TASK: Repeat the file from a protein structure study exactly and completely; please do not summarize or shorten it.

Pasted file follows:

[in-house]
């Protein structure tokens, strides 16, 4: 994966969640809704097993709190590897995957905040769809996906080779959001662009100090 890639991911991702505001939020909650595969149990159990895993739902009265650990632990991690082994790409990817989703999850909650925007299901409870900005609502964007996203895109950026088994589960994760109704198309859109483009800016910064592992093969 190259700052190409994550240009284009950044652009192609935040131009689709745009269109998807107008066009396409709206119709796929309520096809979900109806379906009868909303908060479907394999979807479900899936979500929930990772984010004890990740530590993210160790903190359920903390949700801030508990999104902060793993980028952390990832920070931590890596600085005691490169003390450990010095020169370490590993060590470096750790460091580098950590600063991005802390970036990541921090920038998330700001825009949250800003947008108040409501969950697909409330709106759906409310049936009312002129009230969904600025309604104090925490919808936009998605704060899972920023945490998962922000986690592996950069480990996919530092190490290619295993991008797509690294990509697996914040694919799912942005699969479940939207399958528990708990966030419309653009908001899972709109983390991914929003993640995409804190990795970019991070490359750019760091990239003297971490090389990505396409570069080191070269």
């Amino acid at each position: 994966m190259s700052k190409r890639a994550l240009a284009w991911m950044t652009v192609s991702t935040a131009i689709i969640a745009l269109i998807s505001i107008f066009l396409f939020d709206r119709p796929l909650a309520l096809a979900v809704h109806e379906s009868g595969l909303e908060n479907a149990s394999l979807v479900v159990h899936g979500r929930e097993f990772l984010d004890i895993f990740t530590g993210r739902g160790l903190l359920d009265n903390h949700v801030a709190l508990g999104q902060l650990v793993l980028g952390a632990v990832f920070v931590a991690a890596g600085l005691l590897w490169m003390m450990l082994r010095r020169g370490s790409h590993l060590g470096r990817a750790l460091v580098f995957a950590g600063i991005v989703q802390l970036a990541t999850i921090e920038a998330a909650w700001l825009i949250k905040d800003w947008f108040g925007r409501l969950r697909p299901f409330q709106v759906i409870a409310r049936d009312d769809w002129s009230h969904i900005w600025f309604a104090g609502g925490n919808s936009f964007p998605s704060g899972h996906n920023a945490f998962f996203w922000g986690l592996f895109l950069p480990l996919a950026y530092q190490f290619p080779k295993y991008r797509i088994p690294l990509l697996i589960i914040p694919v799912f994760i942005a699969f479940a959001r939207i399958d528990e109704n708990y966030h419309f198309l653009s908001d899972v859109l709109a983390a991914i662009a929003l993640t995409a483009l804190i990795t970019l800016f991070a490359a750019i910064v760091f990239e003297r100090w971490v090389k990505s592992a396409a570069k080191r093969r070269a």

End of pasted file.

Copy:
[in-house]
């Protein structure tokens, strides 16, 4: 994966969640809704097993709190590897995957905040769809996906080779959001662009100090 890639991911991702505001939020909650595969149990159990895993739902009265650990632990991690082994790409990817989703999850909650925007299901409870900005609502964007996203895109950026088994589960994760109704198309859109483009800016910064592992093969 190259700052190409994550240009284009950044652009192609935040131009689709745009269109998807107008066009396409709206119709796929309520096809979900109806379906009868909303908060479907394999979807479900899936979500929930990772984010004890990740530590993210160790903190359920903390949700801030508990999104902060793993980028952390990832920070931590890596600085005691490169003390450990010095020169370490590993060590470096750790460091580098950590600063991005802390970036990541921090920038998330700001825009949250800003947008108040409501969950697909409330709106759906409310049936009312002129009230969904600025309604104090925490919808936009998605704060899972920023945490998962922000986690592996950069480990996919530092190490290619295993991008797509690294990509697996914040694919799912942005699969479940939207399958528990708990966030419309653009908001899972709109983390991914929003993640995409804190990795970019991070490359750019760091990239003297971490090389990505396409570069080191070269």
């Amino acid at each position: 994966m190259s700052k190409r890639a994550l240009a284009w991911m950044t652009v192609s991702t935040a131009i689709i969640a745009l269109i998807s505001i107008f066009l396409f939020d709206r119709p796929l909650a309520l096809a979900v809704h109806e379906s009868g595969l909303e908060n479907a149990s394999l979807v479900v159990h899936g979500r929930e097993f990772l984010d004890i895993f990740t530590g993210r739902g160790l903190l359920d009265n903390h949700v801030a709190l508990g999104q902060l650990v793993l980028g952390a632990v990832f920070v931590a991690a890596g600085l005691l590897w490169m003390m450990l082994r010095r020169g370490s790409h590993l060590g470096r990817a750790l460091v580098f995957a950590g600063i991005v989703q802390l970036a990541t999850i921090e920038a998330a909650w700001l825009i949250k905040d800003w947008f108040g925007r409501l969950r697909p299901f409330q709106v759906i409870a409310r049936d009312d769809w002129s009230h969904i900005w600025f309604a104090g609502g925490n919808s936009f964007p998605s704060g899972h996906n920023a945490f998962f996203w922000g986690l592996f895109l950069p480990l996919a950026y530092q190490f290619p080779k295993y991008r797509i088994p690294l990509l697996i589960i914040p694919v799912f994760i942005a699969f479940a959001r939207i399958d528990e109704n708990y966030h419309f198309l653009s908001d899972v859109l709109a983390a991914i662009a929003l993640t995409a483009l804190i990795t970019l800016f991070a490359a750019i910064v760091f990239e003297r100090w971490v090389k990505s592992a396409a570069k080191r093969r070269a």